US sports stars named in lawsuit over FTX's deceptive practices

High-profile US sports stars and personalities have been named in a lawsuit over deceptive practices targeting investors who became victims of the stunning collapse of cryptocurrency exchange FTX.

The celebrities helped promote the exchange, which declared bankruptcy in the United States last week in a meltdown that has reverberated across the digital currency landscape and drawn scrutiny from authorities in multiple countries.

Treasury Secretary Janet Yellen on Wednesday was the latest official to call for more oversight of the crypto industry.

American football star Tom Brady and his supermodel ex-wife Gisele Bundchen, retired basketball great Shaquille O'Neal, tennis Grand Slam champion Naomi Osaka, actor/comedian Larry David, and Shark Tank investor Kevin O'Leary were among those named alongside FTX founder Sam Bankman-Fried in the suit filed in Miami federal court on Tuesday.

Investor Edwin Garrison, of Oklahoma, filed the suit in a Miami court on behalf of other investors, seeking to recover damages from losses suffered in the FTX implosion, accusing the company of "misrepresentations and omissions."

"FTX's fraudulent scheme was designed to take advantage of unsophisticated investors from across the country," the lawsuit alleges.

"Some of the biggest names in sports and entertainment have either invested in FTX or been brand ambassadors for the company" and hyped the exchange in ads and on social media, the document said.

David appeared in a television commercial during this year's American football Super Bowl championship game, a coveted and costly promotional spot.

The exchange "needed celebrities ... to continue funneling investors into the FTX Ponzi scheme, and to promote and substantially assist in the sale" of the accounts "which are unregistered securities," the court documents said.

- 'Regulatory gaps' -

The turmoil at FTX, which until recently had been valued at $32 billion, came after Binance, the world's biggest cryptocurrency platform, backed out of a buyout deal amid reports about mismanagement of client funds and potential investigations by regulators.

"The recent failure of a major cryptocurrency exchange and the unfortunate impact that has resulted for holders and investors of crypto assets demonstrate the need for more effective oversight of cryptocurrency markets," Treasury's Yellen said in a statement.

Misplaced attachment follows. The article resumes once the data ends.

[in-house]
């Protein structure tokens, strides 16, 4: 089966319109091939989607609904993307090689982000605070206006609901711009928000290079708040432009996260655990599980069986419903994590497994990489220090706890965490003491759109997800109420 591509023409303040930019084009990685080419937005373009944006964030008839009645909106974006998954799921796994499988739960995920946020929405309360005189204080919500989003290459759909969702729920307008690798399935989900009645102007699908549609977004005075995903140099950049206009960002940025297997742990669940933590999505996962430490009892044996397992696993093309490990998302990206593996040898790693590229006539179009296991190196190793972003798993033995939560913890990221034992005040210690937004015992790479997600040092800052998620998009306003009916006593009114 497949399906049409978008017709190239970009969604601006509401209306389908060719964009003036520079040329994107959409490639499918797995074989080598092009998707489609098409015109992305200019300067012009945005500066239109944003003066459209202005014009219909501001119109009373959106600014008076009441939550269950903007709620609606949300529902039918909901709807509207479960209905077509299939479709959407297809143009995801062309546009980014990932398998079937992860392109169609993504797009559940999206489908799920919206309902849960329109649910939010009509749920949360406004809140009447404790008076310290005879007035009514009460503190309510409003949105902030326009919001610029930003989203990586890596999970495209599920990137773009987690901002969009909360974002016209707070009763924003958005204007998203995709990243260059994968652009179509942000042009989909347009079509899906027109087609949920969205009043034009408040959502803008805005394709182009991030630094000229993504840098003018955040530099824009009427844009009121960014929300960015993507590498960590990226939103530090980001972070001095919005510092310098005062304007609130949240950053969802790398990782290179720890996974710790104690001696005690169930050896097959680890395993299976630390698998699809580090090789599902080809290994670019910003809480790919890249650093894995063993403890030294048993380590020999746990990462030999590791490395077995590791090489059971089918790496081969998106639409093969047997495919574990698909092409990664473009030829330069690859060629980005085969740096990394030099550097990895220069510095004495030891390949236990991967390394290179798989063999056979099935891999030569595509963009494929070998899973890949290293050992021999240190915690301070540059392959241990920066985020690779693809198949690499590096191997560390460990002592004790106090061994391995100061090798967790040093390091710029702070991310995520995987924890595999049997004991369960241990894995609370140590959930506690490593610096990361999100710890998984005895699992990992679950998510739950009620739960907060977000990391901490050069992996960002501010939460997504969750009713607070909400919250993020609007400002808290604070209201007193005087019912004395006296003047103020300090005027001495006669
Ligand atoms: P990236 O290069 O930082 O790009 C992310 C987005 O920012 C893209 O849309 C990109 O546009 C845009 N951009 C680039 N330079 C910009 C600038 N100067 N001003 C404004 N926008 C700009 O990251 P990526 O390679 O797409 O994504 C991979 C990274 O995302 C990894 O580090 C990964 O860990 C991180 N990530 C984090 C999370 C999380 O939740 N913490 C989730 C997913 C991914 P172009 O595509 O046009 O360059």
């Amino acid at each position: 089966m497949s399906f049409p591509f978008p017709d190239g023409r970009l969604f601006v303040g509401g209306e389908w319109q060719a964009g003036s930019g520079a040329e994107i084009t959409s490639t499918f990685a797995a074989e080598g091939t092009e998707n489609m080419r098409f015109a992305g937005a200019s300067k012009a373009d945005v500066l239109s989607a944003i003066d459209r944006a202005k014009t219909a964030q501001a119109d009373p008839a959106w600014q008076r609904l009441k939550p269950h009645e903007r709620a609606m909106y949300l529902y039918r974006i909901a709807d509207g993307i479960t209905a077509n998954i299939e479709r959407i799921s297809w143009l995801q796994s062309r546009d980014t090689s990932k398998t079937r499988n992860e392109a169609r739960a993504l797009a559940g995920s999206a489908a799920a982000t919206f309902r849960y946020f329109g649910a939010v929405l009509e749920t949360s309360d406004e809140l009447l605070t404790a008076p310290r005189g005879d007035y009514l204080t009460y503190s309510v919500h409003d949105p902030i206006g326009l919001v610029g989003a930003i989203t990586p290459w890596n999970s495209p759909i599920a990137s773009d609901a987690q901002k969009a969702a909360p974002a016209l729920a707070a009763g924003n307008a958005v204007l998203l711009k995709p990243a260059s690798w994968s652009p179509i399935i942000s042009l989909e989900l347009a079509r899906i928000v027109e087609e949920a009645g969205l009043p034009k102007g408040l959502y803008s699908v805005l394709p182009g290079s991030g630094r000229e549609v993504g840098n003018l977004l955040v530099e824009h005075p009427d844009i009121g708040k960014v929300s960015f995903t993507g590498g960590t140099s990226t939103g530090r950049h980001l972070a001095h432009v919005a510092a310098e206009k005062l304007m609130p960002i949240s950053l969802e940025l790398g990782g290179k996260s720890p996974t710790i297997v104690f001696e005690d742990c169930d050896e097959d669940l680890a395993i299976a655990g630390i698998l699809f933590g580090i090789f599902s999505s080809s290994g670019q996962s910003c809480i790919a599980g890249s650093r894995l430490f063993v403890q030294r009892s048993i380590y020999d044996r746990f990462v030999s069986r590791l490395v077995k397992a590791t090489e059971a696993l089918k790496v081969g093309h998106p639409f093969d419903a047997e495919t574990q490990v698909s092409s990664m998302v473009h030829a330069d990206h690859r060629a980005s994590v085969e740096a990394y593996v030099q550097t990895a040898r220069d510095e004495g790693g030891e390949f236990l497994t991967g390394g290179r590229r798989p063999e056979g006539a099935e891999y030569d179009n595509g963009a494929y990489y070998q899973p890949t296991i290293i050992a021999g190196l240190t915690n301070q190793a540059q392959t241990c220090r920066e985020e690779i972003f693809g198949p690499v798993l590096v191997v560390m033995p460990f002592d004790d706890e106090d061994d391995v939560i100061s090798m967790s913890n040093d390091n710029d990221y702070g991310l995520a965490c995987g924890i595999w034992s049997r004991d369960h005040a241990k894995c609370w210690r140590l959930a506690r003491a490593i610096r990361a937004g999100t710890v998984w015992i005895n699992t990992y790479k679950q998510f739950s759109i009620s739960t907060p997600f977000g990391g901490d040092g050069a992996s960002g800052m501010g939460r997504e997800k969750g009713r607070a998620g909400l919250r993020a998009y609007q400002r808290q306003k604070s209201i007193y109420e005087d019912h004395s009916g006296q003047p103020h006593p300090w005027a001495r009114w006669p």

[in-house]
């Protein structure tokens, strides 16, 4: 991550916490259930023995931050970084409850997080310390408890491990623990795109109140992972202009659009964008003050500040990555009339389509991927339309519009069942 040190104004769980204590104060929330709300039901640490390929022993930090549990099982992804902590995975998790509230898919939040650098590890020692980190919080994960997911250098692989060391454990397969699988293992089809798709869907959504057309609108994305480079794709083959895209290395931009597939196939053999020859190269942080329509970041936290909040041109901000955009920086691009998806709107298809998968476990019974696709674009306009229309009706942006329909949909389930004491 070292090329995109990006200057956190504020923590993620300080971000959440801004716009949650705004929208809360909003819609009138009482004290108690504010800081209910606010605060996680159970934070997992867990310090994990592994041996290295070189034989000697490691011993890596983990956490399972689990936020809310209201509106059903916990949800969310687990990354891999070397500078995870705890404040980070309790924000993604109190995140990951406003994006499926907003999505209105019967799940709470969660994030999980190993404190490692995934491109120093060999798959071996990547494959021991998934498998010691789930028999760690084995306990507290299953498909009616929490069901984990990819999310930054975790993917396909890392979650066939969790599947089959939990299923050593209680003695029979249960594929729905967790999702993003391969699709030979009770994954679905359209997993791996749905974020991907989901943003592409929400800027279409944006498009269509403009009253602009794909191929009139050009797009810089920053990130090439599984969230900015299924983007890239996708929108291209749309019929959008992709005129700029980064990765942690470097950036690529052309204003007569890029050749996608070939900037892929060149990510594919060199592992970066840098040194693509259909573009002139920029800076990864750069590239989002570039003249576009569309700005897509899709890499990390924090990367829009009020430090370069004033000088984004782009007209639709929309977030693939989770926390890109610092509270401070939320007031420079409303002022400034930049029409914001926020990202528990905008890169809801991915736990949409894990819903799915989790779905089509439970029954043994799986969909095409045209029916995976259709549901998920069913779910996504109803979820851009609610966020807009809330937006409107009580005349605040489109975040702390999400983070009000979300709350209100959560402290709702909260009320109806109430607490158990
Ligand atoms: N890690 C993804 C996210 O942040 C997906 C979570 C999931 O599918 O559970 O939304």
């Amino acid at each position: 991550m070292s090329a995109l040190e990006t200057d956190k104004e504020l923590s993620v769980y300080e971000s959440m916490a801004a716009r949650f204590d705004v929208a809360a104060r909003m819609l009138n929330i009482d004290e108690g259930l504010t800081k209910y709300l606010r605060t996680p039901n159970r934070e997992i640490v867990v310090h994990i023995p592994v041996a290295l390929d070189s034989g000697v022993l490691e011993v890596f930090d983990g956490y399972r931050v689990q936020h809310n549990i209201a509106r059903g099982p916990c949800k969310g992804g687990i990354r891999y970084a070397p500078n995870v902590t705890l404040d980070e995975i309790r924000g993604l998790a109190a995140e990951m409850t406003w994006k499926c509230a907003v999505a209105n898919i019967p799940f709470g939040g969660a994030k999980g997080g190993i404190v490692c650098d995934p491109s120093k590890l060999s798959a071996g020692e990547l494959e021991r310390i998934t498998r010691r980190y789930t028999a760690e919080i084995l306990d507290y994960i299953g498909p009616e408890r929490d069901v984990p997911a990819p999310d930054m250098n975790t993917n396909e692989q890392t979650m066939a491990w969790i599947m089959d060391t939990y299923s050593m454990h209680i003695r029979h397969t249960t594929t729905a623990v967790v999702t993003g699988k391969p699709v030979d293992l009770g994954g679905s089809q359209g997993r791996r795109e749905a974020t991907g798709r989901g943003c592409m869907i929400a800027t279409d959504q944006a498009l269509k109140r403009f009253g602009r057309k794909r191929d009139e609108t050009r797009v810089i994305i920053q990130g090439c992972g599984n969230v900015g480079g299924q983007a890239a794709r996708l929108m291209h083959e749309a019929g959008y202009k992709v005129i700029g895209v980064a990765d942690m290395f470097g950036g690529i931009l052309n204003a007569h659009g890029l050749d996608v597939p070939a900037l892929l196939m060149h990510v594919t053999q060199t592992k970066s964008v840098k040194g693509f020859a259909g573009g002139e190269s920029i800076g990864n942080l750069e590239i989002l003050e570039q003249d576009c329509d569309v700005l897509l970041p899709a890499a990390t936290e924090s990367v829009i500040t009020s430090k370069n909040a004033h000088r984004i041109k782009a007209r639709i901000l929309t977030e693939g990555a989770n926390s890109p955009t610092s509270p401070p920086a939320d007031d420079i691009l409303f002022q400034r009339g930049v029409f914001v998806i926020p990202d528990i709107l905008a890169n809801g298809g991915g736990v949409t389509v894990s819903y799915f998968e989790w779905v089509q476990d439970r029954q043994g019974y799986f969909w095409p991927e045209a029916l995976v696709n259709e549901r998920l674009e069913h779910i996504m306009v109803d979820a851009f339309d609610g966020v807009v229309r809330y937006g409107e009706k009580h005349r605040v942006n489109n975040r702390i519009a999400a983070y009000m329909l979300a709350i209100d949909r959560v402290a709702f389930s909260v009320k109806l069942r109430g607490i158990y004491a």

US agencies have highlighted the risks involved in the crypto industry, which could eventually spill over into the traditional financial system, and she called on Congress "to move quickly to fill the regulatory gaps the Biden Administration has identified."

Meanwhile, the House Financial Services Committee earlier Wednesday announced it would hold a hearing next month to investigate the company's collapse.

"The fall of FTX has posed tremendous harm to over one million users, many of whom were everyday people who invested their hard-earned savings into the FTX cryptocurrency exchange, only to watch it all disappear within a matter of seconds," committee Chair Maxine Waters said in a statement.

"Unfortunately, this event is just one out of many examples of cryptocurrency platforms that have collapsed just this past year."

The lawsuit alleges the company used money from new investors to "pay interest to the old ones and to attempt to maintain the appearance of liquidity."

The collapse came amid rising doubts over the financial stability of FTX. Attention had focused on the relationship between the exchange and Alameda Research, a trading house also owned by Bankman-Fried, and reports he shifted funds out of the exchange, even as he tried to fill a $7 billion gap.

It was a spectacular reversal of fortune for the founder and one-time cryptocurrency wunderkind Bankman-Fried.

The disgraced executive apologized on Twitter and resigned, but after the company filed for bankruptcy it said it was the victim of "unauthorized transactions."

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